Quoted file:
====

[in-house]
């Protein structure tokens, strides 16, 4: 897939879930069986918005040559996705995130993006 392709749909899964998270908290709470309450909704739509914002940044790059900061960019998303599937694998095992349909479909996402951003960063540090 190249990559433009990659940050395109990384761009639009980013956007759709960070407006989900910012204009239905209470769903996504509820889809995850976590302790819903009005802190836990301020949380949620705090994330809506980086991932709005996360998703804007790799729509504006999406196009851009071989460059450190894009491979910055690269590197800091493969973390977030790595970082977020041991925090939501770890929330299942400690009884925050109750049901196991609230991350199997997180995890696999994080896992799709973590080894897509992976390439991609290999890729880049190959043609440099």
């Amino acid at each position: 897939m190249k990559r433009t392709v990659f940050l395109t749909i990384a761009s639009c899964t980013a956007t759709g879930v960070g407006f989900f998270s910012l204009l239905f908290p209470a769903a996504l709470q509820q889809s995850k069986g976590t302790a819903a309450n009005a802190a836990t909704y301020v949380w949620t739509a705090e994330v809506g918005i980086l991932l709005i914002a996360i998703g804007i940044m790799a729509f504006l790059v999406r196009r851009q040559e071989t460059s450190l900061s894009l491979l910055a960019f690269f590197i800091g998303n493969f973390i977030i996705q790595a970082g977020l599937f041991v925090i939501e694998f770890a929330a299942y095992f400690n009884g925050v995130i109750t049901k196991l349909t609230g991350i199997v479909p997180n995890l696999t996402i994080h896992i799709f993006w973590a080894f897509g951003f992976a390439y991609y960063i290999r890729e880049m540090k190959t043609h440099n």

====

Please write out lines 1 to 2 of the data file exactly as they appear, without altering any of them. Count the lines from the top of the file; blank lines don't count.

[in-house]
């Protein structure tokens, strides 16, 4: 897939879930069986918005040559996705995130993006 392709749909899964998270908290709470309450909704739509914002940044790059900061960019998303599937694998095992349909479909996402951003960063540090 190249990559433009990659940050395109990384761009639009980013956007759709960070407006989900910012204009239905209470769903996504509820889809995850976590302790819903009005802190836990301020949380949620705090994330809506980086991932709005996360998703804007790799729509504006999406196009851009071989460059450190894009491979910055690269590197800091493969973390977030790595970082977020041991925090939501770890929330299942400690009884925050109750049901196991609230991350199997997180995890696999994080896992799709973590080894897509992976390439991609290999890729880049190959043609440099």